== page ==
I was having the “What do you do for a living?” conversation last week, when I mentioned 3D imaging. The gentleman responded, “So, do you have to have a 3D TV in order to view the results?” My initial amusement turned to astonishment that no one had asked that before. It makes sense though. How are you supposed to view 3D data on a 2D monitor?
This, of course, made me wonder what I should call the deliverables, if they are not 3D in the stereoscopic sense. At this point, I decided another complication was the last thing I needed to introduce to my clients. However, the question of whether the lack of a true 3D deliverable format is stifling the growth of 3D imaging remains.
Sure, 3D HDTVs abound, but the thought of having to wear glasses all the time is impediment enough to deter any thoughts of purchasing one. I continually hear stories of permanent installations using multiple projectors, but the cost is astronomical. I don’t think we will see anything cost effective anytime soon. Besides, I’m not sure how it would improve on or increase the efficiency of how we use our data.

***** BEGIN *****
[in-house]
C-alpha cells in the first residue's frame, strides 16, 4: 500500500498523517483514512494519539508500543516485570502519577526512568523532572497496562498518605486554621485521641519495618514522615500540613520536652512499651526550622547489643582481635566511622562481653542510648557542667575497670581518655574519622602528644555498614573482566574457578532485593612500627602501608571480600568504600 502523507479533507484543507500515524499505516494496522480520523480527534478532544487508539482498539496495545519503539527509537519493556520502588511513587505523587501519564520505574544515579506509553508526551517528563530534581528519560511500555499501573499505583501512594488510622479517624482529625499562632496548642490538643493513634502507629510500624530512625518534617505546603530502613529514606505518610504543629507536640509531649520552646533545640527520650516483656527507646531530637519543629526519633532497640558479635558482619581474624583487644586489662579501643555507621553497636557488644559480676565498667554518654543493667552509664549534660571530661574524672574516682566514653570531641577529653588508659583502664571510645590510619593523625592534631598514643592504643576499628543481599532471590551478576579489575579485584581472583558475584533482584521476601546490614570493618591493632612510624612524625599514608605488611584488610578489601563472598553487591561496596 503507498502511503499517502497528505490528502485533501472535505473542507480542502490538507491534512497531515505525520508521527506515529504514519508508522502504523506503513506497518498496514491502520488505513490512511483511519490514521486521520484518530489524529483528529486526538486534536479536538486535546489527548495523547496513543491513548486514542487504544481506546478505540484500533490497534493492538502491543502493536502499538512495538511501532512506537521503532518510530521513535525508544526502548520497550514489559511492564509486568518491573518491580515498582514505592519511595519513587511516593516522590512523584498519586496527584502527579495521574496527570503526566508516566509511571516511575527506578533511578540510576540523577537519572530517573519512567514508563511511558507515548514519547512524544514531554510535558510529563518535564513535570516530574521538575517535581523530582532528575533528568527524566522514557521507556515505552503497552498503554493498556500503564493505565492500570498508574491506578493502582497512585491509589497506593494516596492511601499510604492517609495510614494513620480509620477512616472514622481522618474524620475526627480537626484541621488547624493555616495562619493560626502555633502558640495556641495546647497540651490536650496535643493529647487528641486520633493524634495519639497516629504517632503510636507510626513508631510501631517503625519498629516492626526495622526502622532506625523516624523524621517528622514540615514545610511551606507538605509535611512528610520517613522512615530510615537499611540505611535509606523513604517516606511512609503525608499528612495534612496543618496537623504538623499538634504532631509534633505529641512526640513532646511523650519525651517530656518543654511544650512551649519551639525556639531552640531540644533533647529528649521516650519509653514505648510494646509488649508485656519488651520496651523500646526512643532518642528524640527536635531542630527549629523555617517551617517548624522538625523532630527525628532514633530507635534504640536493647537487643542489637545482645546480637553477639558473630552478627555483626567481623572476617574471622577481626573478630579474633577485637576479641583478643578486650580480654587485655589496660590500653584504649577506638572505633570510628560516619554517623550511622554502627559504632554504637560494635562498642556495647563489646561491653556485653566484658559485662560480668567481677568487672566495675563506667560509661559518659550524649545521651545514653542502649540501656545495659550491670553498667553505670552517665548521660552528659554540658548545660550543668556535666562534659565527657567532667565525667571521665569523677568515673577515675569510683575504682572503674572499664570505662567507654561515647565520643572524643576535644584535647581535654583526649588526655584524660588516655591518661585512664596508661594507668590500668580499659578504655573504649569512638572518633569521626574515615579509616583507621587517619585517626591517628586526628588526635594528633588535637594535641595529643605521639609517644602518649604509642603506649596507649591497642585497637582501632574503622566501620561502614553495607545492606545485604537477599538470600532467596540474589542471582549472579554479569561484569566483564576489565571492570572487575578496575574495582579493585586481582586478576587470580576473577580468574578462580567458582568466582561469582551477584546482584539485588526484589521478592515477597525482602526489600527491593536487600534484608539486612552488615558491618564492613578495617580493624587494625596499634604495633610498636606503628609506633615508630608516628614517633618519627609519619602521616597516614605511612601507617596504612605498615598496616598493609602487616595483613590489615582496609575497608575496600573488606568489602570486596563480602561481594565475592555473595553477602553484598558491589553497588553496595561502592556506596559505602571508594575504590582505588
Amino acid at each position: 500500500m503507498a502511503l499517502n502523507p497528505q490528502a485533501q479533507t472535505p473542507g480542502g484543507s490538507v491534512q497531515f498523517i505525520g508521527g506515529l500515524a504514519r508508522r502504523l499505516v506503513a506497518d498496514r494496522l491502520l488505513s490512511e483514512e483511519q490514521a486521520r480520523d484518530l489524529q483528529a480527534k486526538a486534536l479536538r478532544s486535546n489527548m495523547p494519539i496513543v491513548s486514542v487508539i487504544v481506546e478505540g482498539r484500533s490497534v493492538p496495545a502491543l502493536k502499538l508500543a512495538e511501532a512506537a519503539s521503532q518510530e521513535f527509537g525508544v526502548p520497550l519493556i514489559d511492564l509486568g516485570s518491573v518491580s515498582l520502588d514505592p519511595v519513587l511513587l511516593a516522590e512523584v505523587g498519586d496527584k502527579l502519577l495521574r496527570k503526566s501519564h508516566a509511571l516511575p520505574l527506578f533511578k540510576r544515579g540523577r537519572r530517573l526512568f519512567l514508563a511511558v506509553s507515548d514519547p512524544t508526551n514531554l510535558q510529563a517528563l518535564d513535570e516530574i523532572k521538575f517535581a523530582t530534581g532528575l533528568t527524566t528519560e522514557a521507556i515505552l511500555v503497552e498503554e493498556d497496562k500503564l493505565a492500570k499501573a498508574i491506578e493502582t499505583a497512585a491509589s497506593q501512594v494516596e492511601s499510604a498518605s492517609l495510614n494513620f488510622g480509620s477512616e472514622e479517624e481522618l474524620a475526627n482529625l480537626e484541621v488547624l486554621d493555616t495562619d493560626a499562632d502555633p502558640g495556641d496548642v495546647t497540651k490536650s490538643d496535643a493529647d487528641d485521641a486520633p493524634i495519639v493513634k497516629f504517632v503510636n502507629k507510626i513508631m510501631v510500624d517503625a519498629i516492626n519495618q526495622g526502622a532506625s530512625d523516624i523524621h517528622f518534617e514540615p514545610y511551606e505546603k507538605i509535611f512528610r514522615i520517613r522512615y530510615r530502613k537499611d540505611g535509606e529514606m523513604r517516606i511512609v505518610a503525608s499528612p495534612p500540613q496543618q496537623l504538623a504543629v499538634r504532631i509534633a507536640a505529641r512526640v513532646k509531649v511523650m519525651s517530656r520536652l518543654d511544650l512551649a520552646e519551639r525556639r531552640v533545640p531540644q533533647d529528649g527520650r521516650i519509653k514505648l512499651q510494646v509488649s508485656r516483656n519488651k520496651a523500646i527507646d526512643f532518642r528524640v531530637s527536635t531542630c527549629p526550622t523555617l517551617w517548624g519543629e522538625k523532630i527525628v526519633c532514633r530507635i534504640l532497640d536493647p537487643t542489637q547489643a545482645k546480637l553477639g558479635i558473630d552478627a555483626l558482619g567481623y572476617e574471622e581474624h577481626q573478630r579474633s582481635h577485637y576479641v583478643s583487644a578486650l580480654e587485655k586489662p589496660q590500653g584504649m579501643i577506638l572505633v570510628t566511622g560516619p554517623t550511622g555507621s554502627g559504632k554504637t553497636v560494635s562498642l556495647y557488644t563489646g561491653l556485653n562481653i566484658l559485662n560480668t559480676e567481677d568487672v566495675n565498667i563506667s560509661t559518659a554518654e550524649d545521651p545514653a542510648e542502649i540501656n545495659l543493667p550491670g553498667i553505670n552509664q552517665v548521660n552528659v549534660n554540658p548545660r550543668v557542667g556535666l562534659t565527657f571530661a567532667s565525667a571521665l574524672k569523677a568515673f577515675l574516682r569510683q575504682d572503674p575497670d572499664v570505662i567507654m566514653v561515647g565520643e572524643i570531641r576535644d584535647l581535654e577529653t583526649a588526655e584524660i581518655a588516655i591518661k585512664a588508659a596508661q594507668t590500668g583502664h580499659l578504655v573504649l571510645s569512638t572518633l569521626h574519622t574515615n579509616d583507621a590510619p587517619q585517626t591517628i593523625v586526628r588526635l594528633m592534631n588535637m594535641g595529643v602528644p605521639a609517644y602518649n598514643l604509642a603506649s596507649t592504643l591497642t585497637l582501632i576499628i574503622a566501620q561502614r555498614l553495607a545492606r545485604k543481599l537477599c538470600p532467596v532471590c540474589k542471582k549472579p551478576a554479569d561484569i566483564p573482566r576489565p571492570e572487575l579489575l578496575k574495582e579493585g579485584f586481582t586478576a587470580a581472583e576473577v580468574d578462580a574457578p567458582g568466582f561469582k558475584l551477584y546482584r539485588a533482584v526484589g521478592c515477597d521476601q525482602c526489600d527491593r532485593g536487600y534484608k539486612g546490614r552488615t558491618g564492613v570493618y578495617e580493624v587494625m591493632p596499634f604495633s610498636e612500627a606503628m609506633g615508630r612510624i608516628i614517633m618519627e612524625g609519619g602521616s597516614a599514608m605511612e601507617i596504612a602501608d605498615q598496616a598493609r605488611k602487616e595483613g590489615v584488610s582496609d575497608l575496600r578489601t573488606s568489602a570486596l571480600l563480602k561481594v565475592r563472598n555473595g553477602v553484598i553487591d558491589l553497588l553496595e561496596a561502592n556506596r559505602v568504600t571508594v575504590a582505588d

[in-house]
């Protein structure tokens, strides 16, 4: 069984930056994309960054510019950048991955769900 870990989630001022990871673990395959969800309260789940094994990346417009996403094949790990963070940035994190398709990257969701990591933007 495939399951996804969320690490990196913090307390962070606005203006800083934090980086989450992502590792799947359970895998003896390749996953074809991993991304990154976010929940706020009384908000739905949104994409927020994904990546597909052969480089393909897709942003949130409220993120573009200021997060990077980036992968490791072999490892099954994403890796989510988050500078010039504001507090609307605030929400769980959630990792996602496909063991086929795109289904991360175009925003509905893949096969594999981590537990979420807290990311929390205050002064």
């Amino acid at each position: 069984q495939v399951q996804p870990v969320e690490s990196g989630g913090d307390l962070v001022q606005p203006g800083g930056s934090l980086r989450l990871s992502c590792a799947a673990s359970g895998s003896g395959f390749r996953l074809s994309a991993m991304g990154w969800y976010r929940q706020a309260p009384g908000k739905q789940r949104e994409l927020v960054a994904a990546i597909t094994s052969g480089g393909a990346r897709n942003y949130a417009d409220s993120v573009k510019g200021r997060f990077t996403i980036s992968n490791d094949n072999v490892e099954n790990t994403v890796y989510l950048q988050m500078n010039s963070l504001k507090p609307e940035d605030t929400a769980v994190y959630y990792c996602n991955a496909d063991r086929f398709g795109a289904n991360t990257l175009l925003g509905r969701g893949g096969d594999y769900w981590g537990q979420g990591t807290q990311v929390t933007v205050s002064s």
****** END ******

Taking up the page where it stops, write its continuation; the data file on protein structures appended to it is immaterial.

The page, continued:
In reality, the 3D aspect is great for accuracy and continuity, but we still see a lot of 2D deliverables. Until we have a way to truly simulate reality, we may not find ourselves viewing the 3D data that we strive to capture in all its glory.
The real question may be what form will this 3D data be in? Will it be the models that we all know or the photorealistic point clouds that Autodesk seems to be promoting? The most realistic looking of them all at the moment are the mesh and NURBS models that are texture mapped for use in Video FX production. You would be surprised at how many movies you have seen in the past couple of years that were in virtual environments. When you consider the speed of a camera versus a 3D scanner and the photorealistic presentation it certainly makes sense when the look is the thing that matters most.
Fortunately, all of these deliverables are obtainable with multiple hardware and software systems, so it may very well be up to the marketplace to determine the direction we take. The trick may be maintaining the flexibility to go either way when the time comes.